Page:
A vivid commentary on Jewish survival and Jewish speech communities that will be enjoyed by the general reader, and is essential reading for students and researchers interested in the study of Middle Eastern languages, Jewish studies, and sociolinguistics.
Drawing on the perspective of language socialization and a theory of
indexicality, this book explores ways in which learners of Japanese as a
foreign language and their Japanese host families socialize their
identities through style shift between the masu and plain forms in a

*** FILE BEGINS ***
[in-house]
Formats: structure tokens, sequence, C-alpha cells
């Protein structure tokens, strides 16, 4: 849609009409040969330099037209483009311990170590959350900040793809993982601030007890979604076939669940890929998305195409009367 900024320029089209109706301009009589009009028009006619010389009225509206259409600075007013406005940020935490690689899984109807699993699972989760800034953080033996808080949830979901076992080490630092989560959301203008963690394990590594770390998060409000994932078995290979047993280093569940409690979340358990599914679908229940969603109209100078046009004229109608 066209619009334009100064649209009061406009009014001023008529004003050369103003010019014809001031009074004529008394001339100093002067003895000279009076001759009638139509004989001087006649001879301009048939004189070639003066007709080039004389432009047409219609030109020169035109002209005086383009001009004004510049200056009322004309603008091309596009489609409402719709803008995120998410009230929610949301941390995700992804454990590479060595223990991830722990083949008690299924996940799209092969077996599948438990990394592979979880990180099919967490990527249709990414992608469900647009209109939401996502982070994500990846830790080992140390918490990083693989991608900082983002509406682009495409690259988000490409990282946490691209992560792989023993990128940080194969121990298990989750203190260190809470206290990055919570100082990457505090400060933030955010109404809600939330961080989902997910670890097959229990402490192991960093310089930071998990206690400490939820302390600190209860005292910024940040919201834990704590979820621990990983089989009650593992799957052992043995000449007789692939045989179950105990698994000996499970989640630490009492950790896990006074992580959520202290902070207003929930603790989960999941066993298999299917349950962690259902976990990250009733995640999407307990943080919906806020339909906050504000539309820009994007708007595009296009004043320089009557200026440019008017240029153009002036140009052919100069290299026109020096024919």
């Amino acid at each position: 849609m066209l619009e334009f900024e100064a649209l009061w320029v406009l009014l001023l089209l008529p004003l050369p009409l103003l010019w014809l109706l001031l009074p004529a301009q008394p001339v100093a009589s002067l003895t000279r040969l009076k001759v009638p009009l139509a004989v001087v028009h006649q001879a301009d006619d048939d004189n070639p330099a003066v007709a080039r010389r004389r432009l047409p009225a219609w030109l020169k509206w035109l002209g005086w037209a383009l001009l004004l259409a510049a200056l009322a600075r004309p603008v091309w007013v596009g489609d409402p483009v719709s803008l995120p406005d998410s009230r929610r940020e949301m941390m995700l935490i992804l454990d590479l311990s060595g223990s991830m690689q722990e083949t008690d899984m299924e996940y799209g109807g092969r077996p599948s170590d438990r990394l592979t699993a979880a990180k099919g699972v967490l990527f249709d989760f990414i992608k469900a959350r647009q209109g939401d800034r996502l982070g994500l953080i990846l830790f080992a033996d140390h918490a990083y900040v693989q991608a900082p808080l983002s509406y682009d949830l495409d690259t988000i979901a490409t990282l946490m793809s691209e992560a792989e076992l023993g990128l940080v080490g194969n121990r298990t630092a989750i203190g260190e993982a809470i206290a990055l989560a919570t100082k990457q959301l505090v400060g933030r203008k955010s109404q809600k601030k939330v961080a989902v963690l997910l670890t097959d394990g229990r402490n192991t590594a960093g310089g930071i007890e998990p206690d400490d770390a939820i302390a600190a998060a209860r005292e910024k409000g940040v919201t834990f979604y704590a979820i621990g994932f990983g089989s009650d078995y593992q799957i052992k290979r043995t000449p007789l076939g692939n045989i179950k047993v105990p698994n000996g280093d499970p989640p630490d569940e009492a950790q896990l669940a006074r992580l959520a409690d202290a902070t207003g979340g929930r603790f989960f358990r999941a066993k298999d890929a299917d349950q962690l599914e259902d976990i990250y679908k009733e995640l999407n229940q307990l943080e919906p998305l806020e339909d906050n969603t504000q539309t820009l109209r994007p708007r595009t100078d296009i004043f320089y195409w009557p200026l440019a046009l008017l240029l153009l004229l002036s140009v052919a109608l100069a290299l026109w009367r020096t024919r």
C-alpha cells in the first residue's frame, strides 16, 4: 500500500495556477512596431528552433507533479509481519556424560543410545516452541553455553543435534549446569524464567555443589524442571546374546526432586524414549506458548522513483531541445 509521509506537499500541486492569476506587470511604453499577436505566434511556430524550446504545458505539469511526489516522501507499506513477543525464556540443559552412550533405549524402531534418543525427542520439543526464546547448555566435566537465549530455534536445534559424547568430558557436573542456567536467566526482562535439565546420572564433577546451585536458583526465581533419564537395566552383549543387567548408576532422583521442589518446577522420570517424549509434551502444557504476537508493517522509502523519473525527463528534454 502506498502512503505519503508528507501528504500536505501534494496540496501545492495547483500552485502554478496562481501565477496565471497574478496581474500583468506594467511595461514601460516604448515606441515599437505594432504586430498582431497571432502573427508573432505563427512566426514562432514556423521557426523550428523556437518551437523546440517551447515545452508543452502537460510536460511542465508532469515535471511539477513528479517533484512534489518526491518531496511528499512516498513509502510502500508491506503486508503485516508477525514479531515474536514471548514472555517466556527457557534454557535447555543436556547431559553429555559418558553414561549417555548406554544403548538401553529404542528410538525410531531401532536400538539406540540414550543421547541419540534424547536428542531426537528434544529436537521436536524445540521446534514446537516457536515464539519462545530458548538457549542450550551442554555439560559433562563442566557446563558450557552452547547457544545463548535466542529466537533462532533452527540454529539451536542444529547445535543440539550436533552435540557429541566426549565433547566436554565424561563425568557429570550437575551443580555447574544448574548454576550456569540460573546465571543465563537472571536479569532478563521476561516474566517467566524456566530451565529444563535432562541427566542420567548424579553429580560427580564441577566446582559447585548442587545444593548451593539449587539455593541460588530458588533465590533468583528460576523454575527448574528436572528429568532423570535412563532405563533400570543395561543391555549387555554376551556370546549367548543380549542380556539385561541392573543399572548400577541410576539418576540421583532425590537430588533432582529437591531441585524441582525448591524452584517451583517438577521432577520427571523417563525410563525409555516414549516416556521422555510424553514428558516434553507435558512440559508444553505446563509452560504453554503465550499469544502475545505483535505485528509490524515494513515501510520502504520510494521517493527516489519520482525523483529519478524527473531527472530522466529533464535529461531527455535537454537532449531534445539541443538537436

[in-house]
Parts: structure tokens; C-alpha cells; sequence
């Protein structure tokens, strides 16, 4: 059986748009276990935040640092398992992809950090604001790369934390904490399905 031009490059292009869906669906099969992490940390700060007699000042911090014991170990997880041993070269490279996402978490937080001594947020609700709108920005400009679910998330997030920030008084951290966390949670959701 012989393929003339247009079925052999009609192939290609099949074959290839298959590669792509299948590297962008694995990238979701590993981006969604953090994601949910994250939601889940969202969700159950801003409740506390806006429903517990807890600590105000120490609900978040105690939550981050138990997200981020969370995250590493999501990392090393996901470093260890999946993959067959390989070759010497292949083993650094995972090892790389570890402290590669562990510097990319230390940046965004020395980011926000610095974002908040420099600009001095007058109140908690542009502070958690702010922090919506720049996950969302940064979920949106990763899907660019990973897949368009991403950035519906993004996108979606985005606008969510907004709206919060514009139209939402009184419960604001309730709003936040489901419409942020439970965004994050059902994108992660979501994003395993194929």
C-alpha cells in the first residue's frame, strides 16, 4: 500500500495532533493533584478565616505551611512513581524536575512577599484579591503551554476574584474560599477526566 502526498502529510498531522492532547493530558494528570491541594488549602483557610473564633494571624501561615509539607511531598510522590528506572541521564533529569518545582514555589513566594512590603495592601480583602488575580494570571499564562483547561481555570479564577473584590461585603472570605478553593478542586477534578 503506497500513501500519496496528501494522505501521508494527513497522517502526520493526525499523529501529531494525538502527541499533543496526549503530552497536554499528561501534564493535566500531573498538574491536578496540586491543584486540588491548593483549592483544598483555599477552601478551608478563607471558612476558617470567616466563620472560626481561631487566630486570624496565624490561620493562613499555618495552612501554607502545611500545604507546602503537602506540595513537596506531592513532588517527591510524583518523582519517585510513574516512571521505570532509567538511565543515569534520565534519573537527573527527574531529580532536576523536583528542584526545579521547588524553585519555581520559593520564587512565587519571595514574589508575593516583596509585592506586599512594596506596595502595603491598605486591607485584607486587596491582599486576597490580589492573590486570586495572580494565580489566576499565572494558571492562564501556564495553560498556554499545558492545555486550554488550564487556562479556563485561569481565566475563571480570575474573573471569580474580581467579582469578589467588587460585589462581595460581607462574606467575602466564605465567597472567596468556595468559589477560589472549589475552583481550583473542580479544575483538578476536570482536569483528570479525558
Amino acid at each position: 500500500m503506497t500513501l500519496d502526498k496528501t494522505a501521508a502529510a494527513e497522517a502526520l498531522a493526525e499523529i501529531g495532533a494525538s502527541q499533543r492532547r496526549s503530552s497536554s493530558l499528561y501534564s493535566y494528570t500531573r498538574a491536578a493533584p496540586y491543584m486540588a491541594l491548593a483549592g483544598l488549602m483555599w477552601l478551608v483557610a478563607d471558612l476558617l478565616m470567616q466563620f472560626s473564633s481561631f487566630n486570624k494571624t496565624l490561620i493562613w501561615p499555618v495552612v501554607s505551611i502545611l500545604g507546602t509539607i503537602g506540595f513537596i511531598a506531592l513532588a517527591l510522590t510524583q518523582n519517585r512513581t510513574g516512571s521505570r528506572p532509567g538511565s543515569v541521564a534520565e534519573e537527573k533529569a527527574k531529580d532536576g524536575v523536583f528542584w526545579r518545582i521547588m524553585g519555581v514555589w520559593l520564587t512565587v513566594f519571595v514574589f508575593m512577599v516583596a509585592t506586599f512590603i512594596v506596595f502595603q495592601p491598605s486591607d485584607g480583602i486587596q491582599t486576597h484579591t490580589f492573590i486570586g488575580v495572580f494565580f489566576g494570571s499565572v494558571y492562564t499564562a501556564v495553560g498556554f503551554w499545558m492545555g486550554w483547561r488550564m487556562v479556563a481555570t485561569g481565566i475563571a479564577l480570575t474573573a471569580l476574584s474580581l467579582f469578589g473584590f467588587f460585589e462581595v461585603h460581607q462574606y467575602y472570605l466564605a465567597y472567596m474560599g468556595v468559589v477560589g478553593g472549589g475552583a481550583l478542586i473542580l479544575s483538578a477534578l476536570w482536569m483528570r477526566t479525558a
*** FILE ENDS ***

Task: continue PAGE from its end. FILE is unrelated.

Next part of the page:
homestay context. Going beyond the usual assumption that the masu form is a
polite speech marker, the book analyzes the masu form as an index of
various social identities and activities. The book discusses both
socialization through speech styles and socialization to use an appropriate
speech style. Qualitative analysis of dinnertime conversations demonstrates
how learners are implicitly and explicitly socialized into the norms of
style shift in Japanese in interaction with their host family members.